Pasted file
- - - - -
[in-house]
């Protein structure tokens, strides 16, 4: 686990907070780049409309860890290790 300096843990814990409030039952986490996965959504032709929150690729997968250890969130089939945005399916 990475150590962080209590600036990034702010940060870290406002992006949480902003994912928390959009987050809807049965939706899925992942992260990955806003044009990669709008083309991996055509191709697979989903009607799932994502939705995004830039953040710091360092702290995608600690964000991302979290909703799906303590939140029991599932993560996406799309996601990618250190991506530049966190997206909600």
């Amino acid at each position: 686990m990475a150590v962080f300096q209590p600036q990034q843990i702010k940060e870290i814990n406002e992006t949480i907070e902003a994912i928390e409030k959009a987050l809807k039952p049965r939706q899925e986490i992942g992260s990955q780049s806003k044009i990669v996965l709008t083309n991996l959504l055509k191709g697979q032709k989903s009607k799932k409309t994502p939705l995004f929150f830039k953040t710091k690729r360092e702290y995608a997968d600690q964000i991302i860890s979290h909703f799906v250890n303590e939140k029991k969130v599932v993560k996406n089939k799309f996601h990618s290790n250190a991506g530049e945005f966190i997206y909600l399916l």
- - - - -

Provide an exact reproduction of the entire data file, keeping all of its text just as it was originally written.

[in-house]
């Protein structure tokens, strides 16, 4: 686990907070780049409309860890290790 300096843990814990409030039952986490996965959504032709929150690729997968250890969130089939945005399916 990475150590962080209590600036990034702010940060870290406002992006949480902003994912928390959009987050809807049965939706899925992942992260990955806003044009990669709008083309991996055509191709697979989903009607799932994502939705995004830039953040710091360092702290995608600690964000991302979290909703799906303590939140029991599932993560996406799309996601990618250190991506530049966190997206909600």
């Amino acid at each position: 686990m990475a150590v962080f300096q209590p600036q990034q843990i702010k940060e870290i814990n406002e992006t949480i907070e902003a994912i928390e409030k959009a987050l809807k039952p049965r939706q899925e986490i992942g992260s990955q780049s806003k044009i990669v996965l709008t083309n991996l959504l055509k191709g697979q032709k989903s009607k799932k409309t994502p939705l995004f929150f830039k953040t710091k690729r360092e702290y995608a997968d600690q964000i991302i860890s979290h909703f799906v250890n303590e939140k029991k969130v599932v993560k996406n089939k799309f996601h990618s290790n250190a991506g530049e945005f966190i997206y909600l399916l």